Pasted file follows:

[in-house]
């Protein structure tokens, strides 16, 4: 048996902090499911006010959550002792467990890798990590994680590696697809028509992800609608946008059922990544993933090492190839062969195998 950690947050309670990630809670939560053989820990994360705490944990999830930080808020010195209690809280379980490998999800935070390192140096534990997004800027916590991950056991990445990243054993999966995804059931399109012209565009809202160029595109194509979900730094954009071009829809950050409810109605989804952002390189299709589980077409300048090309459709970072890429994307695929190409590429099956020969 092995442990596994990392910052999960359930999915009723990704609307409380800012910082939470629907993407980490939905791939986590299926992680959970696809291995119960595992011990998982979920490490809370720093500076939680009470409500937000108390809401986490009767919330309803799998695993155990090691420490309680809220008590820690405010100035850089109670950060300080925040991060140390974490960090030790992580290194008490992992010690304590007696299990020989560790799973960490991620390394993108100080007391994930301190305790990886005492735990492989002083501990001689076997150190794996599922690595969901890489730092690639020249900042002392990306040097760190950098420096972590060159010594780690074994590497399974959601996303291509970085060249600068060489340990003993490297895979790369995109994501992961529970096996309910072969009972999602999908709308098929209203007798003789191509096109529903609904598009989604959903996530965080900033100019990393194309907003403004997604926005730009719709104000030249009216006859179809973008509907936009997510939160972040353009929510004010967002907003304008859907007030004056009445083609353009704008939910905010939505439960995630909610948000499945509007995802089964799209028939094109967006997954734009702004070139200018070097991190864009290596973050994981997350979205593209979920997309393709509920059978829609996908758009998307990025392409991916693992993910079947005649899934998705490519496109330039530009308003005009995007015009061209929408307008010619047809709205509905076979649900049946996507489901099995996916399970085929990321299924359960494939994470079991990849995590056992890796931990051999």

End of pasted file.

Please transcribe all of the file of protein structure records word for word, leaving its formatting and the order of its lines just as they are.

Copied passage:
[in-house]
């Protein structure tokens, strides 16, 4: 048996902090499911006010959550002792467990890798990590994680590696697809028509992800609608946008059922990544993933090492190839062969195998 950690947050309670990630809670939560053989820990994360705490944990999830930080808020010195209690809280379980490998999800935070390192140096534990997004800027916590991950056991990445990243054993999966995804059931399109012209565009809202160029595109194509979900730094954009071009829809950050409810109605989804952002390189299709589980077409300048090309459709970072890429994307695929190409590429099956020969 092995442990596994990392910052999960359930999915009723990704609307409380800012910082939470629907993407980490939905791939986590299926992680959970696809291995119960595992011990998982979920490490809370720093500076939680009470409500937000108390809401986490009767919330309803799998695993155990090691420490309680809220008590820690405010100035850089109670950060300080925040991060140390974490960090030790992580290194008490992992010690304590007696299990020989560790799973960490991620390394993108100080007391994930301190305790990886005492735990492989002083501990001689076997150190794996599922690595969901890489730092690639020249900042002392990306040097760190950098420096972590060159010594780690074994590497399974959601996303291509970085060249600068060489340990003993490297895979790369995109994501992961529970096996309910072969009972999602999908709308098929209203007798003789191509096109529903609904598009989604959903996530965080900033100019990393194309907003403004997604926005730009719709104000030249009216006859179809973008509907936009997510939160972040353009929510004010967002907003304008859907007030004056009445083609353009704008939910905010939505439960995630909610948000499945509007995802089964799209028939094109967006997954734009702004070139200018070097991190864009290596973050994981997350979205593209979920997309393709509920059978829609996908758009998307990025392409991916693992993910079947005649899934998705490519496109330039530009308003005009995007015009061209929408307008010619047809709205509905076979649900049946996507489901099995996916399970085929990321299924359960494939994470079991990849995590056992890796931990051999």